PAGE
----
By Jarvis Cocker
The River Porter is visible at the side of Sheffield’s train station. It runs through a concrete channel for about 20 yards before disappearing into a tunnel. Sometime in the mid-Eighties, myself and some friends decided to follow the river as far as possible. At first we attempted to stay out of the water as it appeared very polluted: large, oily globules the colour of ketchup covered the surface. This soon proved impossible and we waded though the knee-high water, hoping not to contract an industrial disease. Sometimes the river would run through a dirty brickwork tunnel for a quarter of a mile of so (which was quite scary, seeing as no-one had thought to bring a torch) and then it would emerge in another part of town – never where expected. It seemed quite amazing to discover such an adventure in the middle of the city we had grown up in and which we all professed to be totally bored with.
I suppose this discovery must have given me a taste for river exploration, as next year I attempted to navigate Sheffield’s largest river, the Don. This flows mostly above ground, though it has many weirs along its length which make it slightly treacherous. I had purchased an inflatable dinghy from a jumble sale, so this trip had an altogether more official air about it. I was living in an old warehouse in an area known as the Wicker and the river flowed directly past. One summer afternoon, myself and a friend blew up the boat and set off on our adventure. And an adventure it was.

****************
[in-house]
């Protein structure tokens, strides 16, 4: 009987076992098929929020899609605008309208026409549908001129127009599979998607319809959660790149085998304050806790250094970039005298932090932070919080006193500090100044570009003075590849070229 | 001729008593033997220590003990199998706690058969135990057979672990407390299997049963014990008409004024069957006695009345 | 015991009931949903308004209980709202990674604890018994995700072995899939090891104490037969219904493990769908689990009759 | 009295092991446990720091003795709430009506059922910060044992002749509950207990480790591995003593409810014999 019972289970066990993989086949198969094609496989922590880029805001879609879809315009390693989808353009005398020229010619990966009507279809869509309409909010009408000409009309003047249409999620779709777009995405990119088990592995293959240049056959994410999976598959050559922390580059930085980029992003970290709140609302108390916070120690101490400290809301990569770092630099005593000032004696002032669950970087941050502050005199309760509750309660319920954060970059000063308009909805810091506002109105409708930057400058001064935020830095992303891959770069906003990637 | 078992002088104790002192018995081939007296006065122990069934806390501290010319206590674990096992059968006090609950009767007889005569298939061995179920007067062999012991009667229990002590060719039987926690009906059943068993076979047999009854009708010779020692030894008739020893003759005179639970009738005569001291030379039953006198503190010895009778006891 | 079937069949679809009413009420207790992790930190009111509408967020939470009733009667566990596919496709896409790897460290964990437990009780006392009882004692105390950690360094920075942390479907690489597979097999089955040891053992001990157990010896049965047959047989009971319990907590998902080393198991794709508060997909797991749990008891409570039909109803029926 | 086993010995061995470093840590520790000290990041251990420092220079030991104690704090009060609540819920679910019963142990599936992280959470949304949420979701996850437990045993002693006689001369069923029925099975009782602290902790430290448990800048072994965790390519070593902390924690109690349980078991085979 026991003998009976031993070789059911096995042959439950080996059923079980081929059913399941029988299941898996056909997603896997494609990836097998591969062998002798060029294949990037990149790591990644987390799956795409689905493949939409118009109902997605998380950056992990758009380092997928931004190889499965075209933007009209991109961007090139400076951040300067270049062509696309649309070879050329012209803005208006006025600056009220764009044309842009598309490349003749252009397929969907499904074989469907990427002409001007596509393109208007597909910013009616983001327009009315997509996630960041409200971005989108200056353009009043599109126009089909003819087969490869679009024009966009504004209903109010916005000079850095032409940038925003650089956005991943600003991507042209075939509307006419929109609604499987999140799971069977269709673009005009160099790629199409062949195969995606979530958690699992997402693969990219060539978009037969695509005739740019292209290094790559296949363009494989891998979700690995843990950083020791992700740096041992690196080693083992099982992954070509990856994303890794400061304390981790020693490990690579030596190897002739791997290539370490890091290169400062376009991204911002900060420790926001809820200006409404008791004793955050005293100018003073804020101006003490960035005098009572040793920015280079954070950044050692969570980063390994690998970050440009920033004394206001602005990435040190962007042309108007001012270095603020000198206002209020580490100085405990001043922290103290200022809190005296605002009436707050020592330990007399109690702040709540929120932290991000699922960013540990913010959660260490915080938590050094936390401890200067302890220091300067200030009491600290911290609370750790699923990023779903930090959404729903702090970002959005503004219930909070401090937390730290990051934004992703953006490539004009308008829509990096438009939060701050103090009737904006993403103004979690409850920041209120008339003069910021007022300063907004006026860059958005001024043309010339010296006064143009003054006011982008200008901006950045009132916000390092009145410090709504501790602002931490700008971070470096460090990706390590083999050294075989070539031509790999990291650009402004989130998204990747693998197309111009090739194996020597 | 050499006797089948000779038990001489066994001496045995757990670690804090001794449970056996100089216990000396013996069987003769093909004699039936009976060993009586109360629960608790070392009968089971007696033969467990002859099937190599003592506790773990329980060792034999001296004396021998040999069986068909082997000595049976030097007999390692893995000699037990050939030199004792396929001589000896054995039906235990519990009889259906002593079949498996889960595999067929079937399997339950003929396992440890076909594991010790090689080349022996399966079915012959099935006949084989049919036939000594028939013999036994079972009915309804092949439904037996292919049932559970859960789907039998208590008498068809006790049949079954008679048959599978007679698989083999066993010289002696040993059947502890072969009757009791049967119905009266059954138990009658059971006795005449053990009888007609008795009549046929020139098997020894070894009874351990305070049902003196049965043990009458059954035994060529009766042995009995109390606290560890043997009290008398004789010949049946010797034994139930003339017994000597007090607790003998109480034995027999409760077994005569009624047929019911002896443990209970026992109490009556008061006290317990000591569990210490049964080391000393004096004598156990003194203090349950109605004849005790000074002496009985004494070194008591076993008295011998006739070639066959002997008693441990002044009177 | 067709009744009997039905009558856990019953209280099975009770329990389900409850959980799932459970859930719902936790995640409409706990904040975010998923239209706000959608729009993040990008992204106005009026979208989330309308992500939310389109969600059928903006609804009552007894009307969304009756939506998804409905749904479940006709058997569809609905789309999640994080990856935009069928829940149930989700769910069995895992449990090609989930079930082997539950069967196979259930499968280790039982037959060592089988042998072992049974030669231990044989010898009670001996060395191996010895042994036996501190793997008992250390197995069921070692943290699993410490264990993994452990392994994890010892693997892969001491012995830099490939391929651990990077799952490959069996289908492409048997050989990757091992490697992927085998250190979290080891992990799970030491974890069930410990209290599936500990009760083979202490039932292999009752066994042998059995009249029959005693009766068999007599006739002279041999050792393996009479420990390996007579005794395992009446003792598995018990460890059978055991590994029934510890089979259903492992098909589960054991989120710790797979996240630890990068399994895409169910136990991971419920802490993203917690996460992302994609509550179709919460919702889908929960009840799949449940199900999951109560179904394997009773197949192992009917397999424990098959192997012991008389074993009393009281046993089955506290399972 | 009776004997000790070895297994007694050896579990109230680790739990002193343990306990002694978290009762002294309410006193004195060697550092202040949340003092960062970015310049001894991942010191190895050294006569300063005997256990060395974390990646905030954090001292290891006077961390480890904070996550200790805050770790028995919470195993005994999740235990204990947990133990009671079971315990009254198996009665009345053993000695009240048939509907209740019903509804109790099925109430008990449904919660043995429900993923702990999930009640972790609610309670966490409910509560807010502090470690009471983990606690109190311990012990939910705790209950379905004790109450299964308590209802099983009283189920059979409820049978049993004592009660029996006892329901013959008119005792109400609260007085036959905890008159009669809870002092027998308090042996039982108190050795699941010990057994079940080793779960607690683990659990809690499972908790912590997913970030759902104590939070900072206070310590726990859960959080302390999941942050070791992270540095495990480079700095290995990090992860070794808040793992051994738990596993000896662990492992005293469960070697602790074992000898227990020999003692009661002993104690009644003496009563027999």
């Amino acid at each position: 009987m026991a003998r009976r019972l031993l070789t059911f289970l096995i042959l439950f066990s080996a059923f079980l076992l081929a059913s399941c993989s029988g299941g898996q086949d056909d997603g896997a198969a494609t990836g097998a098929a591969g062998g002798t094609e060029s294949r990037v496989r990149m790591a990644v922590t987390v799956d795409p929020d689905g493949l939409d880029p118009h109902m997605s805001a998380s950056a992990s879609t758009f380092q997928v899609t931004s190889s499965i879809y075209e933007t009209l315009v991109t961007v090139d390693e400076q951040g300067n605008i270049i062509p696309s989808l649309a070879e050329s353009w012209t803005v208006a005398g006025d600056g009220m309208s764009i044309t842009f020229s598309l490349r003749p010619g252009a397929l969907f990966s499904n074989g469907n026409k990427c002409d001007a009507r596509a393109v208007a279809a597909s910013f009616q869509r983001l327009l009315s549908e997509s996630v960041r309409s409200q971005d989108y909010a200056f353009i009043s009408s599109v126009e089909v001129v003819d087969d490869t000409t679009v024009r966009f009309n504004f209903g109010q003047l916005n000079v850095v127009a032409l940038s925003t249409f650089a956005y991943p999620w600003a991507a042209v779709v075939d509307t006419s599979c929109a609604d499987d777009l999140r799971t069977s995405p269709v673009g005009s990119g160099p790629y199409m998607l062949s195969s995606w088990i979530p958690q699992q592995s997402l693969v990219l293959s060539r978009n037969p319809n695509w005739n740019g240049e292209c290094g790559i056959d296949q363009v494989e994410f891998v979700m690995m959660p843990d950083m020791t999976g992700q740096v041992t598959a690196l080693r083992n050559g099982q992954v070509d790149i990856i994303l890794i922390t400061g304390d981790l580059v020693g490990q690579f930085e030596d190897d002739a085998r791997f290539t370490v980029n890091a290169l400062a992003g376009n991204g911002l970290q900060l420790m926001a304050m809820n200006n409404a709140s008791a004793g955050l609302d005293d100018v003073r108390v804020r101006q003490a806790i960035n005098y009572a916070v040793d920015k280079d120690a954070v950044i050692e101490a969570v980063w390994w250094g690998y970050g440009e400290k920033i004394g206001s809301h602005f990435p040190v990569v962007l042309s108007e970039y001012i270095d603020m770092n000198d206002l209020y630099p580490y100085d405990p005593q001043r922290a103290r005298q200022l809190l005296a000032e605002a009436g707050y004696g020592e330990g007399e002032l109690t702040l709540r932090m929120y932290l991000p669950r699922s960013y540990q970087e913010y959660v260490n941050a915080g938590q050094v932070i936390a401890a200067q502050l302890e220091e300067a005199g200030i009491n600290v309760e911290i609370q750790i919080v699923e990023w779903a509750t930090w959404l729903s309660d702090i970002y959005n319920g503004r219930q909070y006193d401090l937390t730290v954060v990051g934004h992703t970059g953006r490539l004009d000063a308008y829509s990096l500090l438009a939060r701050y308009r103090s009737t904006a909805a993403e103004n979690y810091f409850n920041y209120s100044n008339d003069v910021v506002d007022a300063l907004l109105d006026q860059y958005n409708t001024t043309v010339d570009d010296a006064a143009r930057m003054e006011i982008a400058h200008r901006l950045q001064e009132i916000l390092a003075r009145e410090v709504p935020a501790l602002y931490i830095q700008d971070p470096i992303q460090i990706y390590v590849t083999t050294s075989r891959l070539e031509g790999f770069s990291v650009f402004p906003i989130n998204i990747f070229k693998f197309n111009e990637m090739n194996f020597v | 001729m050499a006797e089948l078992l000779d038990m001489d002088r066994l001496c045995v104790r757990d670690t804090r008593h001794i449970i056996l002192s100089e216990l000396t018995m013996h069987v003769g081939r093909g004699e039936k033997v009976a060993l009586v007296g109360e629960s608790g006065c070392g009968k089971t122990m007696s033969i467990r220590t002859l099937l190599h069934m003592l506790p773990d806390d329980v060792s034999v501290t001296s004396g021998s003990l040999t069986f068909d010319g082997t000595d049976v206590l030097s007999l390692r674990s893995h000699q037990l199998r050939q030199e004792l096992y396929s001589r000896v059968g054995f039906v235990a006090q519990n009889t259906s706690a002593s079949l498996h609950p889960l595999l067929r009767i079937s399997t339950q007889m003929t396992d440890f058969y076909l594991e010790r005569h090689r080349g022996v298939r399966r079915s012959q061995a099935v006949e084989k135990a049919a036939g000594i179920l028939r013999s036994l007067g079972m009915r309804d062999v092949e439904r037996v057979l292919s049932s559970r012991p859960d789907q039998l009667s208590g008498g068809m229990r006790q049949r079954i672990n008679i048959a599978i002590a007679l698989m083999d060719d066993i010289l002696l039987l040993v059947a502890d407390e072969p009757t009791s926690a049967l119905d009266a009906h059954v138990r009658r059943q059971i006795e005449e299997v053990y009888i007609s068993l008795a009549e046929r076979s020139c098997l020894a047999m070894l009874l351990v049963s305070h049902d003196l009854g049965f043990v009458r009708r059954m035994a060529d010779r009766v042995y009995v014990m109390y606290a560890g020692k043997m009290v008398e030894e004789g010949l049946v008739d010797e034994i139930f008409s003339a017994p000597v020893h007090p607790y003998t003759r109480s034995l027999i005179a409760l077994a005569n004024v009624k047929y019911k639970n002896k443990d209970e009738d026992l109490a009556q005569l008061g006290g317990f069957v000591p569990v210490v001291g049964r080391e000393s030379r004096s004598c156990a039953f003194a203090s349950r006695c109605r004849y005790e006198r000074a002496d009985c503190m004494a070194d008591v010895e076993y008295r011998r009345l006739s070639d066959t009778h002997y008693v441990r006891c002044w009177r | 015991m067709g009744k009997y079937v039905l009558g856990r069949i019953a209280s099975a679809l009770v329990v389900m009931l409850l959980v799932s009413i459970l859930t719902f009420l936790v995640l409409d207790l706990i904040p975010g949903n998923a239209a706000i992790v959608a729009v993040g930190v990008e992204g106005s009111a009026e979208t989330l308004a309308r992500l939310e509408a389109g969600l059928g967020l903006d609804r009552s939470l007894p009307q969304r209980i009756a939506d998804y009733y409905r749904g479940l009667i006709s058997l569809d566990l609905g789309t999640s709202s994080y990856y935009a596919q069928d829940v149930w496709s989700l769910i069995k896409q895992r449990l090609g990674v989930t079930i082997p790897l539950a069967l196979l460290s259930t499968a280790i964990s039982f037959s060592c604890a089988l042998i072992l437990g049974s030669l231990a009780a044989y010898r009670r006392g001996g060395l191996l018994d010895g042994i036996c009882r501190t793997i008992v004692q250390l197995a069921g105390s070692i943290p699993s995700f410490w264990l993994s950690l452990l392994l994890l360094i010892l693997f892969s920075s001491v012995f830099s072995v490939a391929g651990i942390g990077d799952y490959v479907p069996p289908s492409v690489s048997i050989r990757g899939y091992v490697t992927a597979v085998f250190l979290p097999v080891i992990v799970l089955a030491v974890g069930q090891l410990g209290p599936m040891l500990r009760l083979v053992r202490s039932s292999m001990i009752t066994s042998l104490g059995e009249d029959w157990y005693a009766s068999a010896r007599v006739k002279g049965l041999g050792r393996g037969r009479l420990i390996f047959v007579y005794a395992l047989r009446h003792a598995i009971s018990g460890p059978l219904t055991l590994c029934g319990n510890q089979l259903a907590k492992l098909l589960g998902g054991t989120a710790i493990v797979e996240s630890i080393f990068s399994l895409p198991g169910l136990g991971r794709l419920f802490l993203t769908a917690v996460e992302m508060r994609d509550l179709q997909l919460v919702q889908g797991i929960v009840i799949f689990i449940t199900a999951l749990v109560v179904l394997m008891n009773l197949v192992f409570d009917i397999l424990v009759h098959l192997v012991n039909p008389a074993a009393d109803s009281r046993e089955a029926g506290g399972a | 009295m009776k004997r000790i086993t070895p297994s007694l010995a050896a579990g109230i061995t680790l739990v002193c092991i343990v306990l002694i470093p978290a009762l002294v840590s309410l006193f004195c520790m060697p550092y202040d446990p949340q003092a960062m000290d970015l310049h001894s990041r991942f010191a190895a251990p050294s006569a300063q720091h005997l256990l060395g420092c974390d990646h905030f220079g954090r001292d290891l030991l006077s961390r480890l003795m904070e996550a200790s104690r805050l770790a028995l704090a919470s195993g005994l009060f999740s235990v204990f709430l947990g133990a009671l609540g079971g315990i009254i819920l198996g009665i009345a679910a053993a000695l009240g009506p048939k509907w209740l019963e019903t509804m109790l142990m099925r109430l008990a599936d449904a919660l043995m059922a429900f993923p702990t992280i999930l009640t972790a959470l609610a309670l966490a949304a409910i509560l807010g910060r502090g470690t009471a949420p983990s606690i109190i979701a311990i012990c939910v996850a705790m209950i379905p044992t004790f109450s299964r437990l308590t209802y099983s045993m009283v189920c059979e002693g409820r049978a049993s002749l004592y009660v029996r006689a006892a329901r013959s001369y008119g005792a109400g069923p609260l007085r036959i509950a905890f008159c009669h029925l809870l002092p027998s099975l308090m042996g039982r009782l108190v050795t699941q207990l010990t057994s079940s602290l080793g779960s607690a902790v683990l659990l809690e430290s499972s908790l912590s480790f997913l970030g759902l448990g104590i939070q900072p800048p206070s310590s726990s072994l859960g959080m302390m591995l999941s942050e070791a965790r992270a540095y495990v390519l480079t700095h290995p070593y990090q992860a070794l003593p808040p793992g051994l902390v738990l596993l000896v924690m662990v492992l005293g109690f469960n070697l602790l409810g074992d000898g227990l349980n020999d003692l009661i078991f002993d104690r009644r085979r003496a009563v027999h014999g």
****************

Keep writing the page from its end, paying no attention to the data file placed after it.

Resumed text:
After a couple of close calls with weirs, we began to relax and enjoy our journey. We were travelling downstream se we didn’t have to do much rowing, and somehow drifting past familiar trademarks from a different angle seemed to fill us with excitement. At one point we were enveloped in steam from a neighbouring factory and I began to have a feeling that maybe we were involved in some kind of South Yorkshire re-creation of Apocalypse Now – it was like the river had decided where it wanted to take us.
The journey continued and the landscape began to get less familiar. We saw some gypsy kids using bread crate to kind-of ‘sledge’ down a weir. Some parts of the river were almost stagnant, with large, evil-smelling bubbles rising to the surface. We had seen quite a few fishermen along the route, but, as we approached Rotherham, we came across a man attempting to shoot fish with an air rifle – whilst uttering the immortal words ‘Stitch that, you bastards!’ Maybe this scared us slightly; anyway, soon after that we deflated the boat and got the bus home but not before marking our end point with a pile of stones and vowing to finish our journey at a later date. Of course, this never happened and the boat got punctured in a later incident – but that day has stuck in my mind as one of the happiest of my life, so I couldn’t entirely rule out going back to continue it one day – even this long after the event.
Taken from the Caught by the River book, A Collection of Words on Water. On sale in our shop, priced £12.00